What is a Foundation Trust
Let us explain
South Central Ambulance Service became a Foundation Trust on 1st March 2012. The terms of authorisation can be found here.
Foundation Trusts are still part of the NHS, but unlike ordinary NHS trusts, they have thousands of members and a Council of Governors who form an integral part of the governance structure that exists in all NHS FTs.
NHS Foundation Trusts (FTs):
- are free from direct central government control and are able to decide how to improve their services
- retain any surpluses they generate to invest in new services, and can borrow money to support these investments
- are accountable to their local communities; local people can become members and governors.
These freedoms mean that together we can shape our ambulance service around local needs and priorities.
An independent regulator, Monitor , oversees all foundation trusts and checks that they remain compliant with the terms under which they are authorised to operate.
Benefits at a glance
- Real opportunities to be involved in developing health services, which meet the needs of local people
- Opportunities to be involved in decision making in areas of particular interest to them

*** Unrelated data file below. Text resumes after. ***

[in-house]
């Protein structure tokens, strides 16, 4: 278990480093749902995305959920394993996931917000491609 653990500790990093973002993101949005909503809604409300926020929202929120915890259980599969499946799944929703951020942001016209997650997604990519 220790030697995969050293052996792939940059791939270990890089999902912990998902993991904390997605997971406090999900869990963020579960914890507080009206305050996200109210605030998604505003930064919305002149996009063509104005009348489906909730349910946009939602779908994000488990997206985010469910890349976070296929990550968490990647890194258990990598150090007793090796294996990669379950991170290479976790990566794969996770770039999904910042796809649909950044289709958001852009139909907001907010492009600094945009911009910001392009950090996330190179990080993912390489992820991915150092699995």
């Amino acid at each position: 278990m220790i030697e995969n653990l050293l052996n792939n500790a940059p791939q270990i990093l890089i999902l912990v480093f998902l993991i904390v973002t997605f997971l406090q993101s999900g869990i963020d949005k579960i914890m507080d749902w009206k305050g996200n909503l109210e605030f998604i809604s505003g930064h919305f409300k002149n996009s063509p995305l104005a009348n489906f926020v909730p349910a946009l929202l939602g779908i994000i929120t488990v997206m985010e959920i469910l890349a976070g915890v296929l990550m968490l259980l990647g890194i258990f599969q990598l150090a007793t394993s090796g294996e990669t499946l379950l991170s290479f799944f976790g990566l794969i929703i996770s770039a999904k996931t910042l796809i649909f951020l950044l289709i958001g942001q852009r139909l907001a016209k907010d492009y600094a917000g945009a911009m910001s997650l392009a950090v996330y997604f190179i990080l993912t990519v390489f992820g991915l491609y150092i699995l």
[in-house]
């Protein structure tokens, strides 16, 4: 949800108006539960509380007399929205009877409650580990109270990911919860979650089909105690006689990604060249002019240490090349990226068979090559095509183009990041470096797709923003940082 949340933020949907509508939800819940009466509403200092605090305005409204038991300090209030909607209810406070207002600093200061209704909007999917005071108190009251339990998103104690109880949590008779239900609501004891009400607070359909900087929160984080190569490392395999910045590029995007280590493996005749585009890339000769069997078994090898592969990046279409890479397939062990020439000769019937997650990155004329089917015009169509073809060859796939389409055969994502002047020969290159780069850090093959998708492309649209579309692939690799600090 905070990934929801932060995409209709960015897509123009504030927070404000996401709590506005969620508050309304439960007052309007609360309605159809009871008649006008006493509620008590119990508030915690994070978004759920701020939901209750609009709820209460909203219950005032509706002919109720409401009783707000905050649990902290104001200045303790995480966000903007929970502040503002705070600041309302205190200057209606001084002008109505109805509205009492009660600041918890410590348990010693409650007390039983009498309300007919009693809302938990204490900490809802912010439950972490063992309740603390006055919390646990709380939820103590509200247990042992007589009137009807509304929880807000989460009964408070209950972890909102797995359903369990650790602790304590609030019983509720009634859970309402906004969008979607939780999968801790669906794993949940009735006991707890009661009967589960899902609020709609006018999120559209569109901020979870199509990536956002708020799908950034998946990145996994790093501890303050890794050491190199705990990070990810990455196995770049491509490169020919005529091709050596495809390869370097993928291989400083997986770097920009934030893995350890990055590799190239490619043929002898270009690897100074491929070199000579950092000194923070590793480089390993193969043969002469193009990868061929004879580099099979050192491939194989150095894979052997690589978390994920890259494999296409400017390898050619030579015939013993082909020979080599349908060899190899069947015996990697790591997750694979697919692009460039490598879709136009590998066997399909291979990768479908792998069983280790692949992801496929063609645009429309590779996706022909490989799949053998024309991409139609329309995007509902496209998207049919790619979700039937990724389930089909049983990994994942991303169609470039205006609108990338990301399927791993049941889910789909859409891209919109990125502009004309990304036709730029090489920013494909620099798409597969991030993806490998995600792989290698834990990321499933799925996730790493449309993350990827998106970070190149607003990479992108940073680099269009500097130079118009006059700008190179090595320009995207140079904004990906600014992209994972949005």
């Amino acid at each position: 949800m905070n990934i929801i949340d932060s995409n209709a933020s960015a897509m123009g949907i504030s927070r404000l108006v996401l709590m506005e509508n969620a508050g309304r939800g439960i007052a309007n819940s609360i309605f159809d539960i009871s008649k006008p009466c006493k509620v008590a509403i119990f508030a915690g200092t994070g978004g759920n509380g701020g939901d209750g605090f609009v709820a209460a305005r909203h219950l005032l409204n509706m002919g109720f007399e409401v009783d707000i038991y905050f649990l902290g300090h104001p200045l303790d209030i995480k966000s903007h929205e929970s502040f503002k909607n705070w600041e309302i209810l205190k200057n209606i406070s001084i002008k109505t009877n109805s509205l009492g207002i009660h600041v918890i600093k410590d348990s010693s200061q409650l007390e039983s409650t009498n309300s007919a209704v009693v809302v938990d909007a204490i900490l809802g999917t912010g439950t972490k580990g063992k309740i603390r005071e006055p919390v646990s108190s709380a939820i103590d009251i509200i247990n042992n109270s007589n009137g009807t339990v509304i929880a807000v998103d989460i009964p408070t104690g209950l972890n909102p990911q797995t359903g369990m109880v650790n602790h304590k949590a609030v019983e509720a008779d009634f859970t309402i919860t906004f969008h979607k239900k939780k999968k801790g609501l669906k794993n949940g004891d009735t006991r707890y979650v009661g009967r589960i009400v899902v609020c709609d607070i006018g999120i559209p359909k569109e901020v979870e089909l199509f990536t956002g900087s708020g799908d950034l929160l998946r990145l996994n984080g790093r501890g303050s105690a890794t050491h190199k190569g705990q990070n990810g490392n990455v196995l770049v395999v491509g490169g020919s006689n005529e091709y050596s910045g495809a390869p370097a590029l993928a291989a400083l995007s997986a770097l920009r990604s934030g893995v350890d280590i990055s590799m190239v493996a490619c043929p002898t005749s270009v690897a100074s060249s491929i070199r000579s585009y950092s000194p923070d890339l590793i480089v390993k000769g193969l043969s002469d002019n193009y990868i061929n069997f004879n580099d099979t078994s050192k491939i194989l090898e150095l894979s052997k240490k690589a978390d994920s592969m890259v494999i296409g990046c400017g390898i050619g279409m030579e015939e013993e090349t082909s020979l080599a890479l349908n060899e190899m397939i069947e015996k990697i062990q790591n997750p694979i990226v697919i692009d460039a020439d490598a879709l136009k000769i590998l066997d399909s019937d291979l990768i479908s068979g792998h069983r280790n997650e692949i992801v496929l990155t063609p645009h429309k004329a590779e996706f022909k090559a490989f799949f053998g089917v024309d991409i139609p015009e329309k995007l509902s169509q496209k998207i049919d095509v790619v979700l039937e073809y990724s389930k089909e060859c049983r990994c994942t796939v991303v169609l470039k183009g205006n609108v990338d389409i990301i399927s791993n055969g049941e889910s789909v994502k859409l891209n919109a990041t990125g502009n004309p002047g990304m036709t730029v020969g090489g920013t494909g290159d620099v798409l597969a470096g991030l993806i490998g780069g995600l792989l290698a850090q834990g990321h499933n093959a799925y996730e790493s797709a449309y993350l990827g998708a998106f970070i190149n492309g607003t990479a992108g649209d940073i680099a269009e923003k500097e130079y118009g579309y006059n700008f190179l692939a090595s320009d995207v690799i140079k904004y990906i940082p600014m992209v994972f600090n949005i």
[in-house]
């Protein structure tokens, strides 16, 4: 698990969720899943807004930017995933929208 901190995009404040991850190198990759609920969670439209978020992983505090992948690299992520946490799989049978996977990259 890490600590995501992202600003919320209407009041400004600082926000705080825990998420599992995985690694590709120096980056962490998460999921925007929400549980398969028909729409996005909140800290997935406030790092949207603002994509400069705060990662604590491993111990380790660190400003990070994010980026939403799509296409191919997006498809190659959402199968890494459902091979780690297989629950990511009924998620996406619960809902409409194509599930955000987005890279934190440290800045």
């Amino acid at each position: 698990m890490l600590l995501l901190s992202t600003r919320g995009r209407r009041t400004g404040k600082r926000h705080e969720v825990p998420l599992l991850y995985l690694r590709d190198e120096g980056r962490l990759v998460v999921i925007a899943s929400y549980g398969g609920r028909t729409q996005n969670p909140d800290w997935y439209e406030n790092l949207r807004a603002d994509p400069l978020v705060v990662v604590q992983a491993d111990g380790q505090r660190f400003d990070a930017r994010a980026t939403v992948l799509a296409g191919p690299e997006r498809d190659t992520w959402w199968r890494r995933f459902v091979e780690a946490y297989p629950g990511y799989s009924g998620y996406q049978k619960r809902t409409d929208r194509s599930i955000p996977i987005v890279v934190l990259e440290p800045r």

- Greater access to more in-depth information about the workings of the Trust and its future plans
- More control for the Trust over the pace of change in terms of local target setting and meeting contracts
- More stability resulting in less workplace stress
- We provide health services and employment opportunities to a local population which has significant health and social needs. We feel that, as an NHS Foundation Trust, we can play a much greater role in supporting the ongoing development and success of our local communities
- We expect that our members and Council of Governors will challenge us to improve health and healthcare for local people
Find out more about membership in the About Membership and Become a member sections.